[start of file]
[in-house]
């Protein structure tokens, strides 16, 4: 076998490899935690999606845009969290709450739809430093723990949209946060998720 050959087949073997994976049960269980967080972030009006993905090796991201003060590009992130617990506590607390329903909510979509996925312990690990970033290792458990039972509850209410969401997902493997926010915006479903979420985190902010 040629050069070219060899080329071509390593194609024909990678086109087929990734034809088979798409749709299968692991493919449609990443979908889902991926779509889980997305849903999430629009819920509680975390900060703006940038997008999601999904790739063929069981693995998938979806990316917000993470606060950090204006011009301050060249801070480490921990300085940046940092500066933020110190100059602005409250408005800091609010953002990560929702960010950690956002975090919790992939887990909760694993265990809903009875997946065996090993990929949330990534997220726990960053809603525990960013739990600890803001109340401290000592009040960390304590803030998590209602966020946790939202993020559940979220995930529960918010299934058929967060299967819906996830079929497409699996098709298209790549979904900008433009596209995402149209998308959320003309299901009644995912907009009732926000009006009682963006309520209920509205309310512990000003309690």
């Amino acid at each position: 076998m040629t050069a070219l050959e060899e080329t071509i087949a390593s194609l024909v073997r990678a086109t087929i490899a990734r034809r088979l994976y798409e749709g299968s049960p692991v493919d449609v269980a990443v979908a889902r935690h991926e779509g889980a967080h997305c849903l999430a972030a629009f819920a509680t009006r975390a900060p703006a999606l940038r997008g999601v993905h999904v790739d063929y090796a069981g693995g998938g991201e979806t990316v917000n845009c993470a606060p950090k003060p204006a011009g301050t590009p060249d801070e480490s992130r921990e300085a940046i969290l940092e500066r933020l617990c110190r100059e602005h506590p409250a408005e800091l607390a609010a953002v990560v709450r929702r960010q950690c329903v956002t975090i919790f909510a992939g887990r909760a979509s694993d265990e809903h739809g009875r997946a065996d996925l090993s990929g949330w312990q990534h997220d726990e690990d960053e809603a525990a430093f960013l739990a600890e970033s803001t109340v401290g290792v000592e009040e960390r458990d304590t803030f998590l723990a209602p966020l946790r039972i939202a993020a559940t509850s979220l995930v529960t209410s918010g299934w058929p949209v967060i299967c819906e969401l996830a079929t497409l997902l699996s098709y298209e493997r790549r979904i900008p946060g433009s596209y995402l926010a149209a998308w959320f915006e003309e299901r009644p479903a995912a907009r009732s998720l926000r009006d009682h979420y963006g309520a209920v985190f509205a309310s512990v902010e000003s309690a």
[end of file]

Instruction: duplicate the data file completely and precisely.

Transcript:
[in-house]
């Protein structure tokens, strides 16, 4: 076998490899935690999606845009969290709450739809430093723990949209946060998720 050959087949073997994976049960269980967080972030009006993905090796991201003060590009992130617990506590607390329903909510979509996925312990690990970033290792458990039972509850209410969401997902493997926010915006479903979420985190902010 040629050069070219060899080329071509390593194609024909990678086109087929990734034809088979798409749709299968692991493919449609990443979908889902991926779509889980997305849903999430629009819920509680975390900060703006940038997008999601999904790739063929069981693995998938979806990316917000993470606060950090204006011009301050060249801070480490921990300085940046940092500066933020110190100059602005409250408005800091609010953002990560929702960010950690956002975090919790992939887990909760694993265990809903009875997946065996090993990929949330990534997220726990960053809603525990960013739990600890803001109340401290000592009040960390304590803030998590209602966020946790939202993020559940979220995930529960918010299934058929967060299967819906996830079929497409699996098709298209790549979904900008433009596209995402149209998308959320003309299901009644995912907009009732926000009006009682963006309520209920509205309310512990000003309690």
């Amino acid at each position: 076998m040629t050069a070219l050959e060899e080329t071509i087949a390593s194609l024909v073997r990678a086109t087929i490899a990734r034809r088979l994976y798409e749709g299968s049960p692991v493919d449609v269980a990443v979908a889902r935690h991926e779509g889980a967080h997305c849903l999430a972030a629009f819920a509680t009006r975390a900060p703006a999606l940038r997008g999601v993905h999904v790739d063929y090796a069981g693995g998938g991201e979806t990316v917000n845009c993470a606060p950090k003060p204006a011009g301050t590009p060249d801070e480490s992130r921990e300085a940046i969290l940092e500066r933020l617990c110190r100059e602005h506590p409250a408005e800091l607390a609010a953002v990560v709450r929702r960010q950690c329903v956002t975090i919790f909510a992939g887990r909760a979509s694993d265990e809903h739809g009875r997946a065996d996925l090993s990929g949330w312990q990534h997220d726990e690990d960053e809603a525990a430093f960013l739990a600890e970033s803001t109340v401290g290792v000592e009040e960390r458990d304590t803030f998590l723990a209602p966020l946790r039972i939202a993020a559940t509850s979220l995930v529960t209410s918010g299934w058929p949209v967060i299967c819906e969401l996830a079929t497409l997902l699996s098709y298209e493997r790549r979904i900008p946060g433009s596209y995402l926010a149209a998308w959320f915006e003309e299901r009644p479903a995912a907009r009732s998720l926000r009006d009682h979420y963006g309520a209920v985190f509205a309310s512990v902010e000003s309690a």